If the forecast is right, men’s fashion is headed to a future wherein males will be donning wardrobe that will give them a feminine look. Fashion experts call this androgyny. Over the years, designers have come up with styles that overlap men and feminine look. However, it is worth noting that their aim is not to create controversy because gender-bending emerges organically out of risk taking. In this article, Robert Janitzek investigates the growing trend of androgynous look.
A Pattern Forming
Designers like up and coming London designer Shaun Sampson featured pale pink organza board shorts and skirts designed to look like beach towels. At Alexander McQueen, Creative Director Sarah Burton opened the show wearing a fitted suit of white lace. A Topman show featured fanciful cowboys and embroidered florals. Some designers lament the fact that a man wearing lace or skirts is called “feminine.” In reality, ancient Greeks were wearing togas.
London-based menswear designer Martine Rose calls this way of thinking lazy. Rose is testing gender conventions with her clothes for people to dress up properly. She said that she got inspiration from funk musician Rick James for her collection. I was really influenced by [funk musician] Rick James, for this collection,” she continues, “and he was so sexy, so gangster, and wearing ruffled shirts and thigh-high red boots. He wasn’t letting his clothes define his sexuality. Or his masculinity.”
Rose’s new collection featured all manner of ‘feminine’ detail. The intriguing matter of the collection is that it was incontrovertibly masculine. She is mostly inspired by sporty guys who end up integrating athletic kit into their wardrobes. She recently expanded that concept into lace-frilled running shorts and blouson trousers with the indolent slouch of tracksuit buttons.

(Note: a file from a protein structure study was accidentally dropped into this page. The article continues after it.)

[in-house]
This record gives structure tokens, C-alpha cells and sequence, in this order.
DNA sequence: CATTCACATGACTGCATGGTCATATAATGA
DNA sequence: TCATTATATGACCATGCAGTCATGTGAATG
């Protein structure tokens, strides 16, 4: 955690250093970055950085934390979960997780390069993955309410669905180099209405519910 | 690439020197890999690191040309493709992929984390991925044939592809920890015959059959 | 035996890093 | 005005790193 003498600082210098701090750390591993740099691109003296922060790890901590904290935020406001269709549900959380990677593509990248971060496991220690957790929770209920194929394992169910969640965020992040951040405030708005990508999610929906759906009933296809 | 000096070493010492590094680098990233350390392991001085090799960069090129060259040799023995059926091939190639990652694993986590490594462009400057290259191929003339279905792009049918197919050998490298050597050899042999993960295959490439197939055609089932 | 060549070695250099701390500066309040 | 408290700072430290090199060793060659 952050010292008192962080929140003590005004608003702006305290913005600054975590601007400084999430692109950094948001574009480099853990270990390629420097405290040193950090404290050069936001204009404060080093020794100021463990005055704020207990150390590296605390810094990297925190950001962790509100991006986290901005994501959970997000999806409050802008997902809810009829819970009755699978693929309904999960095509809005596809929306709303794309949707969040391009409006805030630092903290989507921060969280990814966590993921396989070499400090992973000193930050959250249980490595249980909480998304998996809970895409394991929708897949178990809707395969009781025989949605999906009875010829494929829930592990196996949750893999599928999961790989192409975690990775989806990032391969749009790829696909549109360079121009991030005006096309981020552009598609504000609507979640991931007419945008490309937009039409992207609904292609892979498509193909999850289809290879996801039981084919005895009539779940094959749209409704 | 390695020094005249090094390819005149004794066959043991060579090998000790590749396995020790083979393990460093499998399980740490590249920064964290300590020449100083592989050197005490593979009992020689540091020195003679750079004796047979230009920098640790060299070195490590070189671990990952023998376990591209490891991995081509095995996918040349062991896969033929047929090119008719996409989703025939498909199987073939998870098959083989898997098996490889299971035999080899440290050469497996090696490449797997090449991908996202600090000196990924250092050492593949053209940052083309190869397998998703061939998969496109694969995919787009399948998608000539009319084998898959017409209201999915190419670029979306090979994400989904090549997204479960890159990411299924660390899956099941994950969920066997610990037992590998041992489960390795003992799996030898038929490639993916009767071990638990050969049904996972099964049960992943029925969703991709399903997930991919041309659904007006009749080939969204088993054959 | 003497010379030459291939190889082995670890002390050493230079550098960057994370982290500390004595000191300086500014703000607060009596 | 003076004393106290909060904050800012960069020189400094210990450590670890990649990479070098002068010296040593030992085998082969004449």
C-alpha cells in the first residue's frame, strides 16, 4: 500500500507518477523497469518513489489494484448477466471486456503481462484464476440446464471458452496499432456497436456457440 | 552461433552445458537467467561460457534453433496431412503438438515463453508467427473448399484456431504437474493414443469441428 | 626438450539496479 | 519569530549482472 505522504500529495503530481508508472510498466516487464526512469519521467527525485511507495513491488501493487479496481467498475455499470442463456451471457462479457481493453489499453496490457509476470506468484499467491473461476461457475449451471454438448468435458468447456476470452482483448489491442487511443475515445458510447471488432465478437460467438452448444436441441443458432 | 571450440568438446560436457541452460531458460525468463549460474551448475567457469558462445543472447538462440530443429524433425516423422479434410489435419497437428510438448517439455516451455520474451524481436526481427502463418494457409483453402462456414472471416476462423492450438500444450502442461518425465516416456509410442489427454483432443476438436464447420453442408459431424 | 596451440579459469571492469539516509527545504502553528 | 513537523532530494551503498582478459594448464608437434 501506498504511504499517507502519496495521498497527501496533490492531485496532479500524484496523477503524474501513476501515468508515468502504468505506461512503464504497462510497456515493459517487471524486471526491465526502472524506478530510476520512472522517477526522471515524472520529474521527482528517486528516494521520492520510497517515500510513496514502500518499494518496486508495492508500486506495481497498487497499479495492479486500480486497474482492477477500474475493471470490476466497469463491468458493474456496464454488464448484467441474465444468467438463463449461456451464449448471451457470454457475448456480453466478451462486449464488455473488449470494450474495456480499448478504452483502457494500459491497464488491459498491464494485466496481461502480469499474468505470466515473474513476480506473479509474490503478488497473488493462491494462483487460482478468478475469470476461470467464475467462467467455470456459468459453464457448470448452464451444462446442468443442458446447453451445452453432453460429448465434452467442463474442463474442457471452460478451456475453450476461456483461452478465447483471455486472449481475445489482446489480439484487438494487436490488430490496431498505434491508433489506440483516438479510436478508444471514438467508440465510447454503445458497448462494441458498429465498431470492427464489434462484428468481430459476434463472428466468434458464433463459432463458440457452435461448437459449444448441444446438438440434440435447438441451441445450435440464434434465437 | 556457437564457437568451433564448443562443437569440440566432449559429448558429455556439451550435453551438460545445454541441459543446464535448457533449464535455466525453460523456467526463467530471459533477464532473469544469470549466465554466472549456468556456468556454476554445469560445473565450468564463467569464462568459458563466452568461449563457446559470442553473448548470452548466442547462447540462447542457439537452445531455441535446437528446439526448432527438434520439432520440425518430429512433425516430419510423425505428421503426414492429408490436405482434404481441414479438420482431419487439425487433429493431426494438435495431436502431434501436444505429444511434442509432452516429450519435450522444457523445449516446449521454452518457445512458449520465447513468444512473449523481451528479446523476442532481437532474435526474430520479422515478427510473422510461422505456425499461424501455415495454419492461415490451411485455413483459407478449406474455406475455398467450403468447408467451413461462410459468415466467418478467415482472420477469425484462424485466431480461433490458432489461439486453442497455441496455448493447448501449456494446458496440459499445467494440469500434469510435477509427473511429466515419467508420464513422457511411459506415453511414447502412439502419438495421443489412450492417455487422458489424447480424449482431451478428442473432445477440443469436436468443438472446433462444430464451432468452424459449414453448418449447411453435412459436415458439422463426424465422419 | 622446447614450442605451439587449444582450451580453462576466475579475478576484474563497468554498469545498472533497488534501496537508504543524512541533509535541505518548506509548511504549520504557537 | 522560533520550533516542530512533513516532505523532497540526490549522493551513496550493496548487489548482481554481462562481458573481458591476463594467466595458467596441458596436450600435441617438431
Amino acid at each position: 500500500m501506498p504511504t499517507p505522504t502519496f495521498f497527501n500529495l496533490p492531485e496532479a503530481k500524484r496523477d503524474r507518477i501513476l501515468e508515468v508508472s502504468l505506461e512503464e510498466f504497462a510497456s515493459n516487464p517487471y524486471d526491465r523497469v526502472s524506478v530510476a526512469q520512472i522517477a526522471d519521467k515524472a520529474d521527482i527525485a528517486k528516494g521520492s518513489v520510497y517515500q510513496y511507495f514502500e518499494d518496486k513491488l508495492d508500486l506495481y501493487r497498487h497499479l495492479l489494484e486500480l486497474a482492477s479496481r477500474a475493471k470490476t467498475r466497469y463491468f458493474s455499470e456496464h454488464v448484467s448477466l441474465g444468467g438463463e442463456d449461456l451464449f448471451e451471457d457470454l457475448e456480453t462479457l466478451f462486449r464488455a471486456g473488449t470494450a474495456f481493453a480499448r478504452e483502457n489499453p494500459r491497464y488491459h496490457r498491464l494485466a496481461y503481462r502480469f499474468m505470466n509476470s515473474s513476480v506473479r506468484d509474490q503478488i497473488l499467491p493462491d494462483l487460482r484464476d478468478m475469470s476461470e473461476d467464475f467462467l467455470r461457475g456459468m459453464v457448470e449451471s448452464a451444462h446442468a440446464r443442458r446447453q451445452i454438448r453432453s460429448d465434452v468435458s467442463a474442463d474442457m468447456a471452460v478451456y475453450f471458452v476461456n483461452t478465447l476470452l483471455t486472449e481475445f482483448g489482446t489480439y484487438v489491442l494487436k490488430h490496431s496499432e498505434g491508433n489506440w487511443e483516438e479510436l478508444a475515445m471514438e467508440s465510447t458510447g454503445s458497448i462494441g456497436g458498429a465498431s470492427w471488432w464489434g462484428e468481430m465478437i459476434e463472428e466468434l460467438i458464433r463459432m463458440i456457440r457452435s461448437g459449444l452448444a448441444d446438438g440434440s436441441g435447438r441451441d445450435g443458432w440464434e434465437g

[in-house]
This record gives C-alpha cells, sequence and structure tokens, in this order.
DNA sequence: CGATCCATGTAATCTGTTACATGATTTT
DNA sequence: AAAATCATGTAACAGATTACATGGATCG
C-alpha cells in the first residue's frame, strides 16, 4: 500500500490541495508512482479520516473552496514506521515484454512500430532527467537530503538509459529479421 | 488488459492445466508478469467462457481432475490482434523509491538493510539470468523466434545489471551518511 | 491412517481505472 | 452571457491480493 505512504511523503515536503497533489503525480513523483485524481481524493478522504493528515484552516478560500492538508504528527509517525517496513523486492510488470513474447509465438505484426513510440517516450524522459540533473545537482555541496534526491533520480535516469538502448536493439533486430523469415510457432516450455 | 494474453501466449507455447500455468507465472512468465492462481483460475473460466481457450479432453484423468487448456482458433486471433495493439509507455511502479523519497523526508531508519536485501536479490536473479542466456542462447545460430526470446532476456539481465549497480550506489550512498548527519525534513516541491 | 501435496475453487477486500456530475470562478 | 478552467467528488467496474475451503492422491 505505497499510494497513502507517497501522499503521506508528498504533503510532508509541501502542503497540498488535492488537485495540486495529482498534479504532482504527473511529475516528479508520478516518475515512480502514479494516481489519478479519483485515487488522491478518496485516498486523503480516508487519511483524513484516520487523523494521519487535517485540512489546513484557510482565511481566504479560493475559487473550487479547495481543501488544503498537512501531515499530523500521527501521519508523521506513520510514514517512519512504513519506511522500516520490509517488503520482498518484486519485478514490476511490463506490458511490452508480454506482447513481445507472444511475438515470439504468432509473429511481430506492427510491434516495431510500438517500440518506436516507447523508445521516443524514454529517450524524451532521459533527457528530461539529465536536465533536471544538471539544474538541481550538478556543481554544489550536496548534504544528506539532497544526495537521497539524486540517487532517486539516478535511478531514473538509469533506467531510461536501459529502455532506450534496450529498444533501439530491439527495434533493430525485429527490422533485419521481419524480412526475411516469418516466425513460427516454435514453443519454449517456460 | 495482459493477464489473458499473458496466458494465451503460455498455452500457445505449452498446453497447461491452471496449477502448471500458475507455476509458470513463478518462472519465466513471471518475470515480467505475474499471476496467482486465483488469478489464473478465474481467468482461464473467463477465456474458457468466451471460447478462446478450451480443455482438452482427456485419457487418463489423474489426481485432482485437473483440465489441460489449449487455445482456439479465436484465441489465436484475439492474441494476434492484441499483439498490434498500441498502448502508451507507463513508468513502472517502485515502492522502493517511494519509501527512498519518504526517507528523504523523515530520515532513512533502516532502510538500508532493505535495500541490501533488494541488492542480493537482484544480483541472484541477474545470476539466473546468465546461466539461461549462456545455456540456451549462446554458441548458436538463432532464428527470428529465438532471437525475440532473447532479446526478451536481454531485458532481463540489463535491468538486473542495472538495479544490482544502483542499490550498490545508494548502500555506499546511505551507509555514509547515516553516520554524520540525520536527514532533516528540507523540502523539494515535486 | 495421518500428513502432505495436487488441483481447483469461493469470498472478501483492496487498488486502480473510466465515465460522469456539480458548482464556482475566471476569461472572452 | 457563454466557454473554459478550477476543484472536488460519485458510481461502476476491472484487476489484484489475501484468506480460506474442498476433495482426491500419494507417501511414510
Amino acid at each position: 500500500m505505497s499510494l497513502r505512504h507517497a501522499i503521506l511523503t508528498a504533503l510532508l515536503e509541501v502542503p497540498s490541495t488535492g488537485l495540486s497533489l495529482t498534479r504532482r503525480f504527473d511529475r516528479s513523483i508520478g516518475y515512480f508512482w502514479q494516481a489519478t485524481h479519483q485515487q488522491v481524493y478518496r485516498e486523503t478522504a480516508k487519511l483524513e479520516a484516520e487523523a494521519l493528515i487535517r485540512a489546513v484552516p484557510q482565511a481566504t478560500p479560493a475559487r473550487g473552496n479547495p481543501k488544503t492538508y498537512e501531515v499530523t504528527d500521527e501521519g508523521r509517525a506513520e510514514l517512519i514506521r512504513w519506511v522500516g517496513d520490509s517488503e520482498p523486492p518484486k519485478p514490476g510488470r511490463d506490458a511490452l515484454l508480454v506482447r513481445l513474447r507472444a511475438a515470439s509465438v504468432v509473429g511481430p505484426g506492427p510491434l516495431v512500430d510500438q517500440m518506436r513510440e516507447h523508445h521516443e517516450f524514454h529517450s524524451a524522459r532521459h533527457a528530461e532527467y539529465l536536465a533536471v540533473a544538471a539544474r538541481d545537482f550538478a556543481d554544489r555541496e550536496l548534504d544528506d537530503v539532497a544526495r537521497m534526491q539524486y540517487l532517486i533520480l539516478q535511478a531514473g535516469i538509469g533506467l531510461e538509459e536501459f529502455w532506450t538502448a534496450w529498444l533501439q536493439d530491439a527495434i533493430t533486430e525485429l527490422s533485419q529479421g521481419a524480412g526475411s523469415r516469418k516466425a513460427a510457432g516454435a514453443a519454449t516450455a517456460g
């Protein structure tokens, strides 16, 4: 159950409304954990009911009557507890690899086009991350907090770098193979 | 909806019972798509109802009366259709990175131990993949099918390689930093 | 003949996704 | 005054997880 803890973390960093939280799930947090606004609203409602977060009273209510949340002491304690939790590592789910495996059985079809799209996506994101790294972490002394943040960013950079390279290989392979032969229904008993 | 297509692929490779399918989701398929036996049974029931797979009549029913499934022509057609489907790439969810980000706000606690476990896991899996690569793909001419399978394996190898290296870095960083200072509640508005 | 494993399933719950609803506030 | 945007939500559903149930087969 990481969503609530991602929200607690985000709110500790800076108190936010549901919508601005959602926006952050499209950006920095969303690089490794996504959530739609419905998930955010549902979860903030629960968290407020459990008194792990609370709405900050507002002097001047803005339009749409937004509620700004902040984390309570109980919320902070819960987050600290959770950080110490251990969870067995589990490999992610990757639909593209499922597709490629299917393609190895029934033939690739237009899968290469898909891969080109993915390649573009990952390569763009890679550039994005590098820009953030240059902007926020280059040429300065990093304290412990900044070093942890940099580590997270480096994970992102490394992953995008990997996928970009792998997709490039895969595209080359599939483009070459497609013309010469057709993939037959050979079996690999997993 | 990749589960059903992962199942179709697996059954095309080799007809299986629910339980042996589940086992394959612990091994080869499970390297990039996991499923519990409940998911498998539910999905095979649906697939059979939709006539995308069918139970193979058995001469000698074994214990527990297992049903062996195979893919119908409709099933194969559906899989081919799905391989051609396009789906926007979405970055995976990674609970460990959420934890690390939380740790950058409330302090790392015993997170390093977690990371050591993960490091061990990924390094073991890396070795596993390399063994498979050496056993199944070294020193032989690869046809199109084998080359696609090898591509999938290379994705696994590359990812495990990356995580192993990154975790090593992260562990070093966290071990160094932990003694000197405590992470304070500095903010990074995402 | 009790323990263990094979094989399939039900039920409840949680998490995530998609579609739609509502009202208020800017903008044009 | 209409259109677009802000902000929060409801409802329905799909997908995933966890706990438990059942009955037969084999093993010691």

Crisis Of Confidence
Robert Peter janitzek explains that back in the 70’s, football players were wearing little shorts but no one questioned their manliness. In fact, other guys wanted to imitate them. If there is one thing that these androgynous looks will do, it will be to increase their confidence.
Fine And Dandy
The 19th century poet and essayist Charles Baudelaire wrote that dandyism emerges in times of transition. It is the result of men, disenchanted and leisured who want to establish a new kind of aristocracy. Designer Jonathan Anderson recently released halter tops and his aim was to create “a new line.” Even Casely-Hayford, co-founder of the luxury menswear brand Casely-Hayford, says that the feminine elements in his brand give it a sense of “refinement.”
One thing is for sure the current menswear on the runway is the start of Baudelaire’s aristocracy of taste.